Tests Find Toxic ‘Forever Chemicals’ in Drinking Water at Rhode Island Army Installations

Tests Find Toxic ‘Forever Chemicals’ in Drinking Water at Rhode Island Army Installations

Thursday, September 12, 2019

WASHINGTON – Drinking water supplies at two Army installations in Rhode Island are contaminated with elevated levels of toxic fluorinated chemicals called PFAS, according to newly released Department of Defense data obtained by EWG under the Freedom of Information Act.

The sites in Rhode Island are the Coventry Army National Guard Training Site, near Warwick, and the North Smithfield Army Guard Station, near Providence.

The detections occurred in 2017. Both sites were contaminated with multiple members of the class of toxic chemicals. Some PFAS have been linked at very low doses to cancer, reproductive and immune system harm, thyroid and kidney disease, and other health problems.

Nationally, the data provided through the FOIA added 90 current and former Army and Army National Guard installations to the list of locations that are contaminated with PFAS chemicals. They raise the number of Army installations with known PFAS contamination of drinking water or groundwater from 18 to 108, and the total number of military installations with known contamination from 207 to 297.

Click here to see the complete list.

Neither of the newly listed Rhode Island sites was contaminated with levels of PFAS above the Environmental Protection Agency’s lifetime health advisory of 70 parts per trillion, or ppt.

But the EPA’s advisory level is 70 times higher than the 1 ppt safe level found by some independent studies and endorsed by EWG. Some states have set limits ranging from 11 ppt to 20 ppt.

The levels of PFAS detected in drinking water at both installations were far higher than 1 ppt. At North Smithfield, tests found 20 ppt of PFAS, and at Coventry, 61.21 ppt.

Compounds detected in the drinking water at both locations included the two most notorious PFAS chemicals – PFOA, once used to make DuPont’s Teflon, and PFOS, formerly an ingredient in 3M’s Scotchgard. Both were phased out under pressure from the EPA after studies found links to cancer, harm to the reproductive and immune systems, and other health problems.

PFAS chemicals have been detected in the drinking water of 19 million Americans in 49 states, and unreleased EPA data show that up to 110 million people may have PFAS-contaminated drinking water.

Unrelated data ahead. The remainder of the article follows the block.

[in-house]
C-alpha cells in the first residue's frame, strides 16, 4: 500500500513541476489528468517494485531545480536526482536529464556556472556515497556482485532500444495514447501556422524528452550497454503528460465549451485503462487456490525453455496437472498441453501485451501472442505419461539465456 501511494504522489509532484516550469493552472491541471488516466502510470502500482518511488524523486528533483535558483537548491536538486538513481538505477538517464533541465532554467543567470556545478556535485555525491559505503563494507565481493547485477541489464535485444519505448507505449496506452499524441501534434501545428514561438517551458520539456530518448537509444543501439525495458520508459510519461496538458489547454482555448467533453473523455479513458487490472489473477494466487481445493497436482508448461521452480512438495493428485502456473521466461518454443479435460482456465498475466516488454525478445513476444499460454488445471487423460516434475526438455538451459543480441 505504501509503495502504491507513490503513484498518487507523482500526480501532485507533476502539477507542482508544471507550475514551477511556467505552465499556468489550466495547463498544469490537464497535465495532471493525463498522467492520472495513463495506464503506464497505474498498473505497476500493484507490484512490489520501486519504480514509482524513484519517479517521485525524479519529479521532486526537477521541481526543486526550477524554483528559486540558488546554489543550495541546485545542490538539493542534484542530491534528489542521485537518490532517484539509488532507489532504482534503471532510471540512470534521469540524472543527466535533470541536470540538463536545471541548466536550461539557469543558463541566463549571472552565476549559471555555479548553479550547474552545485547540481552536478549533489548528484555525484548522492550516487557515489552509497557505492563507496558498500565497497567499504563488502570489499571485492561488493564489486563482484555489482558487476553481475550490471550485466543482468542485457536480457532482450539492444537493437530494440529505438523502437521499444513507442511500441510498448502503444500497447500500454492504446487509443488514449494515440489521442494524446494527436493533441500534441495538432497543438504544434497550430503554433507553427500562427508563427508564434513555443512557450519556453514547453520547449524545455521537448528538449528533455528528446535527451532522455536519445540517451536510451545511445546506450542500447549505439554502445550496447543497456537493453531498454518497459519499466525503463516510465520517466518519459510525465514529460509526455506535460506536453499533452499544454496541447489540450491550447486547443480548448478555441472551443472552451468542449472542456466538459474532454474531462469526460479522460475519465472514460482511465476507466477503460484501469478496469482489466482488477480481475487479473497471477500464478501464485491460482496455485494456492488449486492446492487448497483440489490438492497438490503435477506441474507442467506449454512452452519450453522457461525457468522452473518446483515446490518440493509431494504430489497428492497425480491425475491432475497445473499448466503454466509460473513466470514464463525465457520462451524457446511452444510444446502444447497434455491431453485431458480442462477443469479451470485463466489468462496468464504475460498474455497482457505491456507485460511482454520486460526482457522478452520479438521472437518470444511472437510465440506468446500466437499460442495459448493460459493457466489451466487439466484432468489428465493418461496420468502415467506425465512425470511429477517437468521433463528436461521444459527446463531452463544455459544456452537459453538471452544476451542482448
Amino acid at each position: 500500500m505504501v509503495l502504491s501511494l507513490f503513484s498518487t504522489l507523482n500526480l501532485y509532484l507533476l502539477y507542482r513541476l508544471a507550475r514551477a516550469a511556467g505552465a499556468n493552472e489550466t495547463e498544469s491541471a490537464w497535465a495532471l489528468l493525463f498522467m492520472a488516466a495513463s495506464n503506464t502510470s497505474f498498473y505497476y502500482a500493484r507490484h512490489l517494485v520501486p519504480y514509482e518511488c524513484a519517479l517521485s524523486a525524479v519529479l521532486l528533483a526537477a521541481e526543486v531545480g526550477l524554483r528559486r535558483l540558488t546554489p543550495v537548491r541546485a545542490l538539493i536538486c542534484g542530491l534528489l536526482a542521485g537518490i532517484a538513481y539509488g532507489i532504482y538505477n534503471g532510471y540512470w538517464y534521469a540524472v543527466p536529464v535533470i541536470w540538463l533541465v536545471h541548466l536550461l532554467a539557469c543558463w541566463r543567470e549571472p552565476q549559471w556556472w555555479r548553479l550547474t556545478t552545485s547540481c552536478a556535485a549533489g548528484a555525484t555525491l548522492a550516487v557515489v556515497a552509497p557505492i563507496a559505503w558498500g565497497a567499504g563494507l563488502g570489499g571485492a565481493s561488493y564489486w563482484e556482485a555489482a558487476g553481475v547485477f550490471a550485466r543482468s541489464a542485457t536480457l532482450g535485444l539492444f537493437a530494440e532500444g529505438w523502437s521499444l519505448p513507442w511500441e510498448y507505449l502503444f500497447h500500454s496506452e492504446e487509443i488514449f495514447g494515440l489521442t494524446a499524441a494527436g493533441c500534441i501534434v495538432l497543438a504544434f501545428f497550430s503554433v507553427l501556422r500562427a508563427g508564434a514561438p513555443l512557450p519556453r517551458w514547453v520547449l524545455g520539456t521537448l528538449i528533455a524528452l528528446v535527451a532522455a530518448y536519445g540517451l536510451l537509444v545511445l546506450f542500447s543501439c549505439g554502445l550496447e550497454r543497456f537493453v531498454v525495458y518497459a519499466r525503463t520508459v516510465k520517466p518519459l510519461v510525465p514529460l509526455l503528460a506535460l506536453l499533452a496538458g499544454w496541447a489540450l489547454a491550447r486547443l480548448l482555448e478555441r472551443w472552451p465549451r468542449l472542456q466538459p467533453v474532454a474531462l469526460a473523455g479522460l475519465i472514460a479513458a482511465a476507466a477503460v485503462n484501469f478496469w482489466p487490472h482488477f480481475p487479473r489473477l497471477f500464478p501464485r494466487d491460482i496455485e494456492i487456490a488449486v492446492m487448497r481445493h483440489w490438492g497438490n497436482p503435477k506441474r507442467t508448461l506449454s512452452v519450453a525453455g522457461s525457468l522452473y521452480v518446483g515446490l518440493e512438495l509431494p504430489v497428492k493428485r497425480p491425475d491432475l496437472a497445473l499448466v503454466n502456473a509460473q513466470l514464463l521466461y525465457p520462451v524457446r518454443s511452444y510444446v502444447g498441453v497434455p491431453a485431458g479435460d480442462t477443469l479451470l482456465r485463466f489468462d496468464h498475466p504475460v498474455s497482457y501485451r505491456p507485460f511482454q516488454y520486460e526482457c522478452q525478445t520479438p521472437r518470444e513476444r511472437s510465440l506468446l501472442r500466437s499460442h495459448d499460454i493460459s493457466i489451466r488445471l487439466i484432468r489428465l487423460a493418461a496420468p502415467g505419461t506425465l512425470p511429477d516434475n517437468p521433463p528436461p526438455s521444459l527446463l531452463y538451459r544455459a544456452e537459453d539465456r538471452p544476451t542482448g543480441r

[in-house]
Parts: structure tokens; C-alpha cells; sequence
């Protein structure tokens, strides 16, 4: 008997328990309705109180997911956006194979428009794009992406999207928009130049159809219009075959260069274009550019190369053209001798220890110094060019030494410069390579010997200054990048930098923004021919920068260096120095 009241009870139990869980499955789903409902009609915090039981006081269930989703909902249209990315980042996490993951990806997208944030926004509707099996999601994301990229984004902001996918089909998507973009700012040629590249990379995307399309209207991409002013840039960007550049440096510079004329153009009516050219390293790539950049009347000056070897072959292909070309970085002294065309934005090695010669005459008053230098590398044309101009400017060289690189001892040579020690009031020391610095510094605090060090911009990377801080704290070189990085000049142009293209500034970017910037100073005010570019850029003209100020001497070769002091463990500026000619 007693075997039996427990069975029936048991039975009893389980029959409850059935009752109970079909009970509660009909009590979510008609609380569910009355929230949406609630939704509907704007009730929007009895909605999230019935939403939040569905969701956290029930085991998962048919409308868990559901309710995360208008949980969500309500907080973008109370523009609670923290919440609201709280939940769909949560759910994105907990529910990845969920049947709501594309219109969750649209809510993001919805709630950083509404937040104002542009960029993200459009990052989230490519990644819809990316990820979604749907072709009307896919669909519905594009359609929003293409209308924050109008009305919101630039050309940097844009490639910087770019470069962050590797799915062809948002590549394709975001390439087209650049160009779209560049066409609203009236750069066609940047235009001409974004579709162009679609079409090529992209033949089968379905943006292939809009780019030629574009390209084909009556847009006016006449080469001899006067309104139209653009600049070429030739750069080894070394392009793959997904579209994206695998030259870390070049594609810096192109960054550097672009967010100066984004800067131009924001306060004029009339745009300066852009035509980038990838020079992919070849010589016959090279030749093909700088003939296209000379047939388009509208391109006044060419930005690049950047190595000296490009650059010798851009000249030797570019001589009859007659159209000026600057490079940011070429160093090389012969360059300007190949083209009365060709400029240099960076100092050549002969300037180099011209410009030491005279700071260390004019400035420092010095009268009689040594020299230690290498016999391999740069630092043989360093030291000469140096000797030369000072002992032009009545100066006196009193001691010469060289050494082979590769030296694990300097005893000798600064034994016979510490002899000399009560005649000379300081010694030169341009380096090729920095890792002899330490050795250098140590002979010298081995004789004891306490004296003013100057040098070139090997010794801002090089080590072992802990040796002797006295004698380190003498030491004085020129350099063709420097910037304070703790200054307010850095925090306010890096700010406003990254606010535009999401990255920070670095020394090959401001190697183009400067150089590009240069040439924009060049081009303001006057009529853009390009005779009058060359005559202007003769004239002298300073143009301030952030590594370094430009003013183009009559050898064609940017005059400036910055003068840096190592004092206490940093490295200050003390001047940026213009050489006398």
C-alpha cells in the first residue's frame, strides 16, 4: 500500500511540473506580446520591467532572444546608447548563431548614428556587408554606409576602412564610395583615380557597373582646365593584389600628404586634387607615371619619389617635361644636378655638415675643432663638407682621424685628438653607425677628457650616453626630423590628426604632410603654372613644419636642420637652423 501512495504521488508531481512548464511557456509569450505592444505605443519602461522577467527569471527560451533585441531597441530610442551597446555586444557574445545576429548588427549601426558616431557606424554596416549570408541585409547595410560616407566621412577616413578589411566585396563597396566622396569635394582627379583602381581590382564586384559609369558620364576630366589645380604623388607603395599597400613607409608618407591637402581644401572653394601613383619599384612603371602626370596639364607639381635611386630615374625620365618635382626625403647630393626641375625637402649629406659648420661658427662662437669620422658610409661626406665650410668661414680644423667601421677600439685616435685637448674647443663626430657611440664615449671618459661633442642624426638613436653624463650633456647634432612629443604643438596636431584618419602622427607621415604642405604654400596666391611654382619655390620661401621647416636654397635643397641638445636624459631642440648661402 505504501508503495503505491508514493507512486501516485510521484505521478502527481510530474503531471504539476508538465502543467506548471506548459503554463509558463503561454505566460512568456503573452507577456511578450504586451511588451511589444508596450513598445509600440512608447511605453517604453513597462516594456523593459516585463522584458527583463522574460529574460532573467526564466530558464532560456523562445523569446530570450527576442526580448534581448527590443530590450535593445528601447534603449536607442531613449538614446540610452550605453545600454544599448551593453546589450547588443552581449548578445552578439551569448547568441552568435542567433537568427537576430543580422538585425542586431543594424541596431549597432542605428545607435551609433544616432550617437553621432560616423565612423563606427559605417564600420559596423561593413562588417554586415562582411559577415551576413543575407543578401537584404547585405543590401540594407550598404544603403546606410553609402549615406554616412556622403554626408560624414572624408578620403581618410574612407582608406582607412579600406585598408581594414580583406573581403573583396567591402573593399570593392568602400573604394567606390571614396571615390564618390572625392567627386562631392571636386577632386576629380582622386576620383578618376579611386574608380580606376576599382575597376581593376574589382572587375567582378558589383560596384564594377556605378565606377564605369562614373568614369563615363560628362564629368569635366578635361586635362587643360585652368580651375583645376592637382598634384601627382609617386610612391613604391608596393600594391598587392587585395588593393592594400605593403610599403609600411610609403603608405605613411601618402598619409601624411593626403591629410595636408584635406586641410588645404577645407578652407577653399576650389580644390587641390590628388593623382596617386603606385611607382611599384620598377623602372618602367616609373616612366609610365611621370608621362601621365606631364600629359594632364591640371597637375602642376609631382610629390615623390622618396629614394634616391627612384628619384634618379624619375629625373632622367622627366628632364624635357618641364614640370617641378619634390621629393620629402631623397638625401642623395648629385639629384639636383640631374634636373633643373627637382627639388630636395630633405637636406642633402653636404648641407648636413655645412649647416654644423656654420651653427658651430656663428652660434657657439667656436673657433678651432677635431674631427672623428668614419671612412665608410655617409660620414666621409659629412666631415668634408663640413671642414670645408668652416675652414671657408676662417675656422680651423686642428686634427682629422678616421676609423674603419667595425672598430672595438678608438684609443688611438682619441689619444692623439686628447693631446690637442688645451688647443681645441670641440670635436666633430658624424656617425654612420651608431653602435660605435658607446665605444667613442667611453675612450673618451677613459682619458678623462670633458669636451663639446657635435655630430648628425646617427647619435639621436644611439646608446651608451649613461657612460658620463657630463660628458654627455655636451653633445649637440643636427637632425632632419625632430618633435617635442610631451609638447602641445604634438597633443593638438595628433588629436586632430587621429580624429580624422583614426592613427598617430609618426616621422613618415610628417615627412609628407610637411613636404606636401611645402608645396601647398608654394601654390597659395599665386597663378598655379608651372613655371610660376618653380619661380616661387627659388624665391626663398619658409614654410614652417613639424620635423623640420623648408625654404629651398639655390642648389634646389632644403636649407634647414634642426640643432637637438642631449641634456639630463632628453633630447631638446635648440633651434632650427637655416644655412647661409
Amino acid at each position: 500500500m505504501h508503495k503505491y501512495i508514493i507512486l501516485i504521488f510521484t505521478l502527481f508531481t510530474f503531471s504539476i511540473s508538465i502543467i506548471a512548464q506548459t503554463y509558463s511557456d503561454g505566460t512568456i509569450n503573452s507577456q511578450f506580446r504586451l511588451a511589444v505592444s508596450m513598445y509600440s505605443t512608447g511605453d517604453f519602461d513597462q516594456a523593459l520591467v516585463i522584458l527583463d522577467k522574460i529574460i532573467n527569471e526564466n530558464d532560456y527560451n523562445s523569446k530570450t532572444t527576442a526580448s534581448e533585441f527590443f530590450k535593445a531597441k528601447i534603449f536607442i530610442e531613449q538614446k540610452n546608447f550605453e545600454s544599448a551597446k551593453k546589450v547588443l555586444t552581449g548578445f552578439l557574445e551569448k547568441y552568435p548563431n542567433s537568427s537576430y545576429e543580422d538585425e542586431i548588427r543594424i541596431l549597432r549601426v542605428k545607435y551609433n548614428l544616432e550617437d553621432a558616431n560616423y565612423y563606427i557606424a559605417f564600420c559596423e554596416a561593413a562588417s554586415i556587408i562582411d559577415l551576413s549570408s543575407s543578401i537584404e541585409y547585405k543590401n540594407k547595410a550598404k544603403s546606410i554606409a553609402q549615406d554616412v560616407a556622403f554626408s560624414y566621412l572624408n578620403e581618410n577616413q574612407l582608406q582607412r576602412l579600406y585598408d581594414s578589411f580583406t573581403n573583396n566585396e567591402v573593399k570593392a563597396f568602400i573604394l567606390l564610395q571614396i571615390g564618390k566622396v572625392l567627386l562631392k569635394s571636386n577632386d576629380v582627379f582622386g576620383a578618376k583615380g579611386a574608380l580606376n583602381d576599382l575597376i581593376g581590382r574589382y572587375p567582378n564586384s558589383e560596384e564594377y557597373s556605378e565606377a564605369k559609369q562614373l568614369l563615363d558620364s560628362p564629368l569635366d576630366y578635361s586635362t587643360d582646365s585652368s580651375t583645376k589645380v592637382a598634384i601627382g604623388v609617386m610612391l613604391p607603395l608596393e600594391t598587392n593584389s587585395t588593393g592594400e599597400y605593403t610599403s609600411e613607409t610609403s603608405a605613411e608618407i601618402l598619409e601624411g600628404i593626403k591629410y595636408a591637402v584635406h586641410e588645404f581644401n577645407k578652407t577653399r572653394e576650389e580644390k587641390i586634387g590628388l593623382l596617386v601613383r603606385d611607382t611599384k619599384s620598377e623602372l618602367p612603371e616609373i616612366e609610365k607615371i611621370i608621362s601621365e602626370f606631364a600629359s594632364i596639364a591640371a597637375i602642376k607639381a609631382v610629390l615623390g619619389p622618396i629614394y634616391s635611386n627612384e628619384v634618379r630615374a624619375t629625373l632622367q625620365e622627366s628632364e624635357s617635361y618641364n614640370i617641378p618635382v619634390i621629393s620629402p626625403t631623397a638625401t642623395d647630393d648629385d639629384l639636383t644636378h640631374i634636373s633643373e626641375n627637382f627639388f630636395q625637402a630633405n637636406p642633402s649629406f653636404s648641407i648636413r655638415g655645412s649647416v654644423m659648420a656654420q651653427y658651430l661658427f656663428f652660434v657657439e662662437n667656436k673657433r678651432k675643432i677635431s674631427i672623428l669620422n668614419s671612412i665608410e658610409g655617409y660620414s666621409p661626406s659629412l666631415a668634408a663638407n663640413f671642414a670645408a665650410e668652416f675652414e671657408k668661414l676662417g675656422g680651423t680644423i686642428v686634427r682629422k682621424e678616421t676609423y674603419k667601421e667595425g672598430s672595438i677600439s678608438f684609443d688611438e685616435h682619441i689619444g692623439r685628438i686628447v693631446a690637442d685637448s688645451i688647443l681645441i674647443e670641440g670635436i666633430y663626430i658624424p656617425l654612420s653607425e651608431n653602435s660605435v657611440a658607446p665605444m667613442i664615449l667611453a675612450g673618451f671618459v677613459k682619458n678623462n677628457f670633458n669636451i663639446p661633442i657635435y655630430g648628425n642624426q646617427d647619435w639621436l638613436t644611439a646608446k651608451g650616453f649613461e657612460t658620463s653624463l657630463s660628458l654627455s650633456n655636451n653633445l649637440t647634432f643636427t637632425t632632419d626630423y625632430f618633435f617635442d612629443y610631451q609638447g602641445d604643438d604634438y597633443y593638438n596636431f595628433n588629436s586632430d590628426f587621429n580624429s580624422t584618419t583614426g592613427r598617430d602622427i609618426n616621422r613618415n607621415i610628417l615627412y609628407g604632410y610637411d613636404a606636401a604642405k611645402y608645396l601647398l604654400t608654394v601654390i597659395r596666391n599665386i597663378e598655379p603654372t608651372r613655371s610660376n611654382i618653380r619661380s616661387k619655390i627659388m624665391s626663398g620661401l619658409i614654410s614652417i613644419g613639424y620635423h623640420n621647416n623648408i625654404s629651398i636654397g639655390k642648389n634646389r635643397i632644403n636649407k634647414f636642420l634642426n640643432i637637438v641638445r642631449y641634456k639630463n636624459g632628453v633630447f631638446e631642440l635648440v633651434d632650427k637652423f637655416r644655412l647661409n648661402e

“The level of PFAS found in the drinking water at both Army installations is far higher than most experts believe is safe for people,” said EWG Senior VP for Government Affair Scott Faber. “Those service members who work at these facilities and the people who live nearby are likely drinking water contaminated with PFAS chemicals at concentrations that should raise serious health concerns. The only way to tackle the PFAS contamination crisis threatening military personnel and other Rhode Island residents is for Congress to step up and take action.”

In June, the Senate passed the National Defense Authorization Act of 2020, which contains a number of critical PFAS monitoring and cleanup amendments. Included was one that requires the Pentagon to phase out, by 2023, the use of PFAS-based firefighting foam and require military facilities to meet state cleanup standards. 

In July the House passed its version of the act, with several PFAS amendments, including one that would designate PFAS as “hazardous substances” under the federal Superfund law.

Negotiators from the House and Senate are hammering out a final version of the defense spending bill. EWG is pressing lawmakers to include all of the PFAS amendments in the bill Congress sends to President Trump for his consideration.

###

The Environmental Working Group is a nonprofit, non-partisan organization that empowers people to live healthier lives in a healthier environment. Through research, advocacy and unique education tools, EWG drives consumer choice and civic action.